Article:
In his first feature film since Lord of the Rings, Viggo Mortensen is an adventurous cowboy in Hidalgo, a yarn that doesn't get all the facts right. But that's just fine with this myth-loving leading man.
"I don't have any long range plans," says film star Viggo Mortensen, his voice as hushed and calm as Aragorn's. "I'm not signed up for any other movies. I haven't had time."
It's hard to believe that the man who played the hero of the title in The Lord of the Rings: The Return of the King would not be the headliner in a parade of upcoming films.
But Mortensen is not what Tolkien's Treebeard would call "hasty." He approaches his career the way he approaches others. He's a quiet, thoughtful man, approachable and easygoing, free of the arrogance and attitudes that sour so many celebrities. A couple of weeks after this interview took place, Mortensen and the rest of Peter Jackson's "fellowship" won Oscars for their third and final Tolkien adaptation. But it was clear at this particular meeting that Mortensen had already put Middle-Earth behind him. Now, he's focusing on his passions and enjoying the ride.
This interview, taking place in a sun-drenched room of Seattle's Fairmont Hotel, was just the latest stop on a whirlwind promotional tour for Mortensen's new film Hidalgo. And he makes it very clear that he wouldn't be doing this kind of thing if he were not happy with the movie. "I have a hard time trying to sell someone on something anyway... but at least it's a movie I like. Otherwise I'd have to be talking about something else: Seattle, the weather... I like Hidalgo. I think it works on a lot of levels. "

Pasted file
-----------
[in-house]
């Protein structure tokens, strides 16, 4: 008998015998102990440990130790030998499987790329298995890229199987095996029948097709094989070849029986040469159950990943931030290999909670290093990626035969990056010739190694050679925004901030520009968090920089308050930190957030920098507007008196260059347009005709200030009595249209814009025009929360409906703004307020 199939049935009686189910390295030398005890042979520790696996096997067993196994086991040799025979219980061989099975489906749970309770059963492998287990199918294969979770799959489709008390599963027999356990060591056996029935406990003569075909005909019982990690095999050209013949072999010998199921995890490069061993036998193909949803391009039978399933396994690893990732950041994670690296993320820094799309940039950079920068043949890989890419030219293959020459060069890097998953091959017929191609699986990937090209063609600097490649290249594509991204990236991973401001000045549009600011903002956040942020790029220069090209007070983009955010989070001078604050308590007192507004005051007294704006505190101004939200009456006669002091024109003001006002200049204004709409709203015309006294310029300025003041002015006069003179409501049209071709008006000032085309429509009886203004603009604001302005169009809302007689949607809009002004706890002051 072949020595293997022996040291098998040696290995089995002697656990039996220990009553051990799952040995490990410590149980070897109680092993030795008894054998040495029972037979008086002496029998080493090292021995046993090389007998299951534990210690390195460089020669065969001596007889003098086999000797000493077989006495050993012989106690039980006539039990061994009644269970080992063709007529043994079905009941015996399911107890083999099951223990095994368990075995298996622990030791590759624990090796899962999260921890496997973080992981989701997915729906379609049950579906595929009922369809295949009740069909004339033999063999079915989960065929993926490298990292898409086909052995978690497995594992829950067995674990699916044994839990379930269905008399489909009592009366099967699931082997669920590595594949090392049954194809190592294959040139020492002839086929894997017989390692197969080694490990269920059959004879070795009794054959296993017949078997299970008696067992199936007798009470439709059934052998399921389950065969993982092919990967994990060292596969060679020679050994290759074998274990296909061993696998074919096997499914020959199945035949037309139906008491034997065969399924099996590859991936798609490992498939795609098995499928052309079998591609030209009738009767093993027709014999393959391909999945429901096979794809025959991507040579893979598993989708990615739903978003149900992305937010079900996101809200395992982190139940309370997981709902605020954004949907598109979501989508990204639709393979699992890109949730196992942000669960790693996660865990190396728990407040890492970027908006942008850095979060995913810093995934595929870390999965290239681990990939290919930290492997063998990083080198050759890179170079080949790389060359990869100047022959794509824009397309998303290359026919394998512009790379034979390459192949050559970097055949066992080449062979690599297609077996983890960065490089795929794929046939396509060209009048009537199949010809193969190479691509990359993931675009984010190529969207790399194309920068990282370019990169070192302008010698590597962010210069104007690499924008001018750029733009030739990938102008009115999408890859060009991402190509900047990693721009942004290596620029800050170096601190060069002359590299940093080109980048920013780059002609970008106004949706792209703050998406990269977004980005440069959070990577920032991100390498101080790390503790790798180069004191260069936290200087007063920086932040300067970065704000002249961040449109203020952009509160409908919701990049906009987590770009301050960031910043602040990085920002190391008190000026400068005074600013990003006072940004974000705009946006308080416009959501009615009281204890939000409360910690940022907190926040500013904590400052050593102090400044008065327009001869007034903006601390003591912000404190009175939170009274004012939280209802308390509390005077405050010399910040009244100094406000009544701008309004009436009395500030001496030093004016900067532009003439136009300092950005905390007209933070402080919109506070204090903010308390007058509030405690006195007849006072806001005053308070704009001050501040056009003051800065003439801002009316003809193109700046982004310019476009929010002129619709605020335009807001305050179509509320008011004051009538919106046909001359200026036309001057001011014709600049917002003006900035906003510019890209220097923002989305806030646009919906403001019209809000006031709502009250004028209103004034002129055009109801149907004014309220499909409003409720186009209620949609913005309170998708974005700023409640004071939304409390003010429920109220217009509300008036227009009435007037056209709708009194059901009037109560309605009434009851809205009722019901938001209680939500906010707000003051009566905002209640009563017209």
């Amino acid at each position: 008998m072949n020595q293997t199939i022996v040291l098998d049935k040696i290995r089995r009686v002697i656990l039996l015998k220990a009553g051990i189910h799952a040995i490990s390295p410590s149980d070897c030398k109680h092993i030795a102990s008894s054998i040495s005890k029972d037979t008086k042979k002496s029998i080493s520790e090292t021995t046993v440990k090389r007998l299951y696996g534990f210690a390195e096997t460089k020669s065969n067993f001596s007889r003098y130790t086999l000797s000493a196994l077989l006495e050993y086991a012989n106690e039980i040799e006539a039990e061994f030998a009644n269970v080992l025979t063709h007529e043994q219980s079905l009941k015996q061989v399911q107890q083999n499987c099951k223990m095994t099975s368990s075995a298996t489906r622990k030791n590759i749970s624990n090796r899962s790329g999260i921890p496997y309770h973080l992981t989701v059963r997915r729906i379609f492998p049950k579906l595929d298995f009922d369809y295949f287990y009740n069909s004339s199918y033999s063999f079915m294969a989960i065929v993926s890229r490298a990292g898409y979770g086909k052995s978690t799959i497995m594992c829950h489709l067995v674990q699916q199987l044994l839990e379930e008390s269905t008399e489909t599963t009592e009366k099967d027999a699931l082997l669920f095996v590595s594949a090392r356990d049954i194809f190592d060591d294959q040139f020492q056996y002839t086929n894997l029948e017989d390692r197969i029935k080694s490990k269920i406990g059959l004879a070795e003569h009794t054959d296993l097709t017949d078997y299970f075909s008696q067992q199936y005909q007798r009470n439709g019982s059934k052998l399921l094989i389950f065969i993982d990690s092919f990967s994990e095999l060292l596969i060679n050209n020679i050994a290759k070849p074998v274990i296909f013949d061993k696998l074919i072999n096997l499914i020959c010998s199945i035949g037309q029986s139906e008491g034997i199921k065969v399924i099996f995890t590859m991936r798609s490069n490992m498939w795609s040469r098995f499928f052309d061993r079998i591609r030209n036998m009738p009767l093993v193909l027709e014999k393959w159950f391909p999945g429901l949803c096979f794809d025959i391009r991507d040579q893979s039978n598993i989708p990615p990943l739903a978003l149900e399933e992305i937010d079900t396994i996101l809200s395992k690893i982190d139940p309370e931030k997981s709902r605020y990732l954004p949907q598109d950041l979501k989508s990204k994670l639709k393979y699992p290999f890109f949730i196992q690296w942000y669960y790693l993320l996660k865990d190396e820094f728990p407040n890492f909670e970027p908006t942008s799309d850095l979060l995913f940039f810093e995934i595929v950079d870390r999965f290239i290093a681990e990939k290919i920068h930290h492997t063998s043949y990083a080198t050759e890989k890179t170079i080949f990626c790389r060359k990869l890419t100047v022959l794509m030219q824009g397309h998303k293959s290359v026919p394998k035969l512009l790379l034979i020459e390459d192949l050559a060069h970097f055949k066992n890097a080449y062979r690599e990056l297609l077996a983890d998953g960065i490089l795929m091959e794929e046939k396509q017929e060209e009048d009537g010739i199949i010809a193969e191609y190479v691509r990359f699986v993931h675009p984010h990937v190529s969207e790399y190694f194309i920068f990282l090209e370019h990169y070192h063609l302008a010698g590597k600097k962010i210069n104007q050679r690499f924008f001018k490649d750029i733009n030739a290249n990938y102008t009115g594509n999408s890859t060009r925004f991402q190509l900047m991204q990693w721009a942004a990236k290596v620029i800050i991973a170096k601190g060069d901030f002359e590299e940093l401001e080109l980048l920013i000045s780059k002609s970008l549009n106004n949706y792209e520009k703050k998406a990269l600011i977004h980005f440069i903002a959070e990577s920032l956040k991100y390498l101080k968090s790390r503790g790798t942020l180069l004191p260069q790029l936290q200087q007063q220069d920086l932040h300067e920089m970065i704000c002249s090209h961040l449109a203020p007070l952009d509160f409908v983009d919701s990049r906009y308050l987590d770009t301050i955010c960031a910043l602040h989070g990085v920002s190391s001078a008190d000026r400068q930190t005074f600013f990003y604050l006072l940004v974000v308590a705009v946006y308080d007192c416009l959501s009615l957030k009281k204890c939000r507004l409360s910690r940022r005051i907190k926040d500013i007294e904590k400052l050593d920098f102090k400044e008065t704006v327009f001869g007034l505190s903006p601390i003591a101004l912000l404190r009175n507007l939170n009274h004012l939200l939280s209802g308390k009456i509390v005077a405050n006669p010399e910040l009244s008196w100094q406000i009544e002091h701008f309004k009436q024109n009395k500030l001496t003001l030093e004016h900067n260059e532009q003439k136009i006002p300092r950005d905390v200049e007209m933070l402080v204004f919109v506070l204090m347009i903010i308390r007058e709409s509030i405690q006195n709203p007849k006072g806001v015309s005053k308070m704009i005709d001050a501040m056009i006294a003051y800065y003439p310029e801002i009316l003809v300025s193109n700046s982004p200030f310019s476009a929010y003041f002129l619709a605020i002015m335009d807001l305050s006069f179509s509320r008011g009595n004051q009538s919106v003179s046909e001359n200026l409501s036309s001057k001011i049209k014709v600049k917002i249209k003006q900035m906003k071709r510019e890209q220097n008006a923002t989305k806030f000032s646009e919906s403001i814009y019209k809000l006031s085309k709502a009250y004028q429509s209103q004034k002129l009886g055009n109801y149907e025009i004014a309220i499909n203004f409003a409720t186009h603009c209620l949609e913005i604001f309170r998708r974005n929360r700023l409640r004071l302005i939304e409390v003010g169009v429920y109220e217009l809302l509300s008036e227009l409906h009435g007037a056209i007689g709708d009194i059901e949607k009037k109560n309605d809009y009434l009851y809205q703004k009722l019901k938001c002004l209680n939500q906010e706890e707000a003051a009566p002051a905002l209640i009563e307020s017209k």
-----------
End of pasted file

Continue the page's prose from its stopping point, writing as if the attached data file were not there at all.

The tour has taken its toll. "Literally, every day for the past few months … it's almost been a different place every day, or for two days, or going to the airport. I never thought it would be possible, but I've been to more countries and more cities for Hidalgo than I ever visited for The Lord of the Rings. I didn't think that was possible. We've covered a lot of ground."
He must have been impressed with the project. Mortensen paid director Joe Johnston quite a compliment by carving out the time for Hidalgo in the middle of Lord of the Rings hysteria.
"It was a rousing sort of adventure story … a classic heroic journey, not unlike Lord of the Rings but from a different point of view."
The story of Hidalgo, as told in John Fusco's script, mixes historical details with a heavy dose of myth and speculation. Mortensen spells out the familiar pattern: A hero's character is determined not by whether or not he is triumphant, but by the choices he makes during a dangerous journey or a strenuous race. "To complete the cycle in the classic hero journey, there is one more step: What does that person (or group of persons) do with what they've learned from the experience?"
Mortensen finds himself irresistibly drawn to the power of myth. "It's the same sort of story that has been told as long as there have been people, and that will be told as long as there are people: a challenge is presented to an individual, big or small, who is obligated in most cases to accept it. You have to take that step to say 'Yes,' and once you do, you're in for a pretty hard time of it in a lot of ways … in big and small ways. It can be a test of your honor or your ability to keep your composure in difficult situations."